Note, there is an updated and revised 2010 edition. This cover image is from the 2000 edition I got from the library. They may have the newer version too, and I definitely want to check it out (pun intended!).
I had heard the name of Jim Hightower and recognized him as a politician. I had no idea he was so FUNNY! Since he was from Texas I just assumed he was one of the humorless, hostile, conservative types. Turns out he will SKEWER ANYONE with equal delight!
Jim Hightower, America’s most popular populist, is a bestselling author, radio commentator, public speaker, and all-around political sparkplug whose credo is “You can fight the gods and still have fun.” Twice elected to statewide office in Texas, he has long battled the Powers That Be on behalf of the Powers That Ought to Be: the working families, consumers, the environment, small businesses, and just plain folks.
Though the jacket copy above used the cringe-worthy “folks” that has forever been made vomit-inducing from the W use of it (and followed by Obama continuation of same while speaking in an elegant fully literate way otherwise), I was delighted to read this description, itself amusing.
The title alone perfectly sums up the 2016 election without needing any updating. In fact, it might be even more applicable to 2016. The 17 losers (and I include 45 in particular despite the Electoral concept biting US all in the ass), was astonishing in the shallowness of the candidates, the YUUUUUGENESS of their egos (45!! Unbelievable. Trust me. Believe me. Sad.)
Down for the Count: dirty elections and the rotten history of democracy in America by Andrew Gumbel (2005, 2016)
This is a MUST READ BOOK. Our democracy has been chugging along despite dirty rotten scoundrels, but that is no longer the case. McCarthyism is when I think tipped us over the edge. No, wait, the internment of the Japanese Americans came first. Previously we had been stumbling at least towards some degree of a sense of social justice. But that was killed by Reagan, compounded by Bill Clinton, and destroyed world over by George W. Bush.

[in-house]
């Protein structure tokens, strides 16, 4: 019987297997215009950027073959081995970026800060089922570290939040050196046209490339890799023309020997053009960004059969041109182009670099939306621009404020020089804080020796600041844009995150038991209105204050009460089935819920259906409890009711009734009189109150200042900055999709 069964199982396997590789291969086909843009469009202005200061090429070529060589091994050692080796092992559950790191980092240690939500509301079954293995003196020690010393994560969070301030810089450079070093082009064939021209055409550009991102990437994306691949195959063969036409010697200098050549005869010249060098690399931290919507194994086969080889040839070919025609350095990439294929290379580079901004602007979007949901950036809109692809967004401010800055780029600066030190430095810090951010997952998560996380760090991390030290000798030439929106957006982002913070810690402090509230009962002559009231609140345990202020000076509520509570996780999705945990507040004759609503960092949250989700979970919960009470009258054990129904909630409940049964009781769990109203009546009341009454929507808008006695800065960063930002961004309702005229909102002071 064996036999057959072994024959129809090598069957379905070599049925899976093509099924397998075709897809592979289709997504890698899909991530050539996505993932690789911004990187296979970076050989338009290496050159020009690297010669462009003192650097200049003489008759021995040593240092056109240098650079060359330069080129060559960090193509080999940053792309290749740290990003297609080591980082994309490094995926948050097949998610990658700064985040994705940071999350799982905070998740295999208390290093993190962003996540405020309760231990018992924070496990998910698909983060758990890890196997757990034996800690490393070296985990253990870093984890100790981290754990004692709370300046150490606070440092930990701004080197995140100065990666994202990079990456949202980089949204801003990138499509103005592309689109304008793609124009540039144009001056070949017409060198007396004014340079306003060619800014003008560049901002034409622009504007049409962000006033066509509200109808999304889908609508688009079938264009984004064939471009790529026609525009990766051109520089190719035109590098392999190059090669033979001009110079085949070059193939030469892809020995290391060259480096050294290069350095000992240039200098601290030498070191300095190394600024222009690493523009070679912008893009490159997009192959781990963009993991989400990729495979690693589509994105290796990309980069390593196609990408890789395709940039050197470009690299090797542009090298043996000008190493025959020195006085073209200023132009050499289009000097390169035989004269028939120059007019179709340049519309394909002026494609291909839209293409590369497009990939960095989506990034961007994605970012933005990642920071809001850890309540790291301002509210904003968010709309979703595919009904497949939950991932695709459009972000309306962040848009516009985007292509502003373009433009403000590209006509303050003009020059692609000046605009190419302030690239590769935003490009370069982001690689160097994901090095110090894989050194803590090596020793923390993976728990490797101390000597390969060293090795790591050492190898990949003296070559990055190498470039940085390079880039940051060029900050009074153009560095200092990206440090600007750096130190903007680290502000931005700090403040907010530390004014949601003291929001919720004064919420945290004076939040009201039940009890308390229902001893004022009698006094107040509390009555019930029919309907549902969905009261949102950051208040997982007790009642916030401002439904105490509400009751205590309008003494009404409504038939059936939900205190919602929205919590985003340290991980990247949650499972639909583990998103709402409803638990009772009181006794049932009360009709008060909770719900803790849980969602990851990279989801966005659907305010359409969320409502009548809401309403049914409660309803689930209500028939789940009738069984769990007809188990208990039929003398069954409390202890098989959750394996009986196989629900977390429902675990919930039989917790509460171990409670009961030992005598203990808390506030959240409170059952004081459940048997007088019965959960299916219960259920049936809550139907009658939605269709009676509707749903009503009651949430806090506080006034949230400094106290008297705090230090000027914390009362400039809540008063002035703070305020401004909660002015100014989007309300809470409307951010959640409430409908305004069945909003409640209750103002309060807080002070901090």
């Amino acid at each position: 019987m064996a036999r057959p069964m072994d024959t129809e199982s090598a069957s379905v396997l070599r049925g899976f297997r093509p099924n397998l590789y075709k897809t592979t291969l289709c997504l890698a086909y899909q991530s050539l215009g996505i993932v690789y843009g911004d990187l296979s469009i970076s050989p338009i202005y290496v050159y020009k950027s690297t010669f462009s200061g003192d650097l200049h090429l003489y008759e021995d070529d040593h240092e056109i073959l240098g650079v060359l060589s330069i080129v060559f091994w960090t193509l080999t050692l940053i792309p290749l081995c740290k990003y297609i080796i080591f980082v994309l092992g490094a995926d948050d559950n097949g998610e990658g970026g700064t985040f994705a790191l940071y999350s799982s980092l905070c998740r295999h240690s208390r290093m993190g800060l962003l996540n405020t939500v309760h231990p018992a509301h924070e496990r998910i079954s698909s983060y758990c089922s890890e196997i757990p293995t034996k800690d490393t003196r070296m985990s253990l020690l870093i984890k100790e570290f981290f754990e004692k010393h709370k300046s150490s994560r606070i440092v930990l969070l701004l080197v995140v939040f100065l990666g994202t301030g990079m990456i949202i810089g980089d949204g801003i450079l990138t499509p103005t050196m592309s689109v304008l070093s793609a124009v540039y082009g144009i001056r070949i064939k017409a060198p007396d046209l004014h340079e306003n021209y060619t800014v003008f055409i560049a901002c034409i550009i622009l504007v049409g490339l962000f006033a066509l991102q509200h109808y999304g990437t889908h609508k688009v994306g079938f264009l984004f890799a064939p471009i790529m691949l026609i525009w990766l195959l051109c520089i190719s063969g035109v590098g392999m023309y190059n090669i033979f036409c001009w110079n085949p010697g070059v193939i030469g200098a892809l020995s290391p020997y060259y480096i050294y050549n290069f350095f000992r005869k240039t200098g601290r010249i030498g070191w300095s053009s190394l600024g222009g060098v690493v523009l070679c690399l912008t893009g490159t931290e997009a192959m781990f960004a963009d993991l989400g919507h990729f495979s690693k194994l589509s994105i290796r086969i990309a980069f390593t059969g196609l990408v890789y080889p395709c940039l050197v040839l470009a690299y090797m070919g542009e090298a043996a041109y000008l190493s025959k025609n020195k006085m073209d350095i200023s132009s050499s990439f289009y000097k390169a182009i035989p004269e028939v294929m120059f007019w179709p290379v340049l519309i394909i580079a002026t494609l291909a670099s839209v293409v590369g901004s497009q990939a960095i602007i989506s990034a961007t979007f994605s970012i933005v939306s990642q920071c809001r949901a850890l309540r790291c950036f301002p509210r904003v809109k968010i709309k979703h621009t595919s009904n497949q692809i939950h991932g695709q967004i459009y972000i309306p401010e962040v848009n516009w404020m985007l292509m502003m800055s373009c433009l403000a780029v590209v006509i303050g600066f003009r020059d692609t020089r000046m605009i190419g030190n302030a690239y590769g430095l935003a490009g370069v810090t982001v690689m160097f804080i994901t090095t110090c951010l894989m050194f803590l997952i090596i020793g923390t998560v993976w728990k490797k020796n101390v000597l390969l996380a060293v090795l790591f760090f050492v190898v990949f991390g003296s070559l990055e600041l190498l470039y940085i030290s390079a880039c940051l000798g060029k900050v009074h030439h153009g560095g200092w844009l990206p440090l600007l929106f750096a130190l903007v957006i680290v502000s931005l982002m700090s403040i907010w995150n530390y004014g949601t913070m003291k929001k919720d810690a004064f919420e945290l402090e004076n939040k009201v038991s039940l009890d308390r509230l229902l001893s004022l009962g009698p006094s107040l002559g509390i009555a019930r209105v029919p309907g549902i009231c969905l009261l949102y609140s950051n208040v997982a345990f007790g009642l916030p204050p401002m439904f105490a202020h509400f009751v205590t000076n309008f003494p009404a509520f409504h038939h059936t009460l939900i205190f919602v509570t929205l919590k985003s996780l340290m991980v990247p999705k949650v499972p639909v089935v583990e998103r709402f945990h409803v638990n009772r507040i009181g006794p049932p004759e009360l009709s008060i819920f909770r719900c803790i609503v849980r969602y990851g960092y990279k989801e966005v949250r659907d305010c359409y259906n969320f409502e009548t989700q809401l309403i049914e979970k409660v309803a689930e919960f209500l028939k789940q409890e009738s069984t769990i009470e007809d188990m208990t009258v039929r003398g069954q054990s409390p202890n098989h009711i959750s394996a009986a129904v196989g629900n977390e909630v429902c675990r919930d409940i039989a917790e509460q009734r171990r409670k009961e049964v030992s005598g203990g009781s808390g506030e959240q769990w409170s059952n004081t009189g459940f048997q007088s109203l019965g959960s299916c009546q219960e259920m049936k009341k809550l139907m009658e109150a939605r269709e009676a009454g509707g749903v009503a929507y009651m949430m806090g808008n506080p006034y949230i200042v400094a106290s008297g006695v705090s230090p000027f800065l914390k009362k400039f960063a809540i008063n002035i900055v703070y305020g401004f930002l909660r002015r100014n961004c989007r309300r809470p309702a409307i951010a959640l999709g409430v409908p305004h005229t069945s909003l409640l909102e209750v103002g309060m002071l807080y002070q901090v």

Another on the must check out from library again and do a proper review. Listening to a college course lecturer on McCarthyism now on cd so that will be very informative as a background to the future and potential civil liberty crack downs like the Alien and Sedition Act.
Just found this older list that I planned to do short takes on, but now have returned the books and don’t recall much so have to recheck out, but here is the list for your consideration. Some duplicates with other posts may occur if I did manage to do some write ups but I am too lazy too check each one.
For some reason, the links to a lot of the books are gone. I may have missed one or two, but I KNOW I DID NOT MISS all the ones now missing GoodReads links, darn it. So I’m sorry, but I am not going to spend another hour or more redoing them when I don’t know why they disappeared in the first place.
Illustrated Great Decisions of the Supreme Court by Tony Mauro (2000)
That’s not what we meant to do: reform and its unintended consequences in twentieth-century America by Steven M. Gillon (2000)
Blasphemy: how the religious right is hijacking our declaration of independence by Alan Dershowitz (2007)
Better, stronger, faster: the myth of American decline — and the rise of a new economy by Daniel Gross (2012)
Takeover: the return of the imperial presidency and the subversion of American democracy by Charlie Savage (2007)
The Supreme Court on unions: why labor law is failing American workers by Julius G. Getman
(checked out via ILL)
The Concise History of Woman Suffrage: selections from History of woman suffrage, edited by Elizabeth Cady Stanton, Susan B. Anthony, Matilda Joslyn Gage, and the National American Woman Suffrage Association. Edited by Paul Buhle (2005)
The Fight to Vote by Michael Waldman
FICTION The Heart Goes Last by Margaret Atwood
The Servant Economy: where America’s elite is sending the middle class by Geoffrey P. Faux (2012)
War is the Force that gives us Meaning by Chris Hedges (2002)
What’s the matter with White People: why we long for a golden age that never was by Joan Walsh (2012)
Writing with intent: essays, reviews, personal prose, 1983-2005 by Margaret Atwood (2005)
A Disability History of the United States by Kim E. Nielsen (2012)
Ayn Rand Nation: The hidden struggle for America’s Soul by Gary Weiss (2012)
Give us the ballot: the modern struggle for voting rights in America by Ari Berman ( 2015)
Great Cases in Constitutional Law by Robert P. George (2000)
One Woman, one vote by Ruth Pollak (2005)
[no image] The ACLU Freedom Files: voting rights by Jeremy Paul Kagan (2005)
[no image] The United States Constitution: Questions and Answers by John R. Vile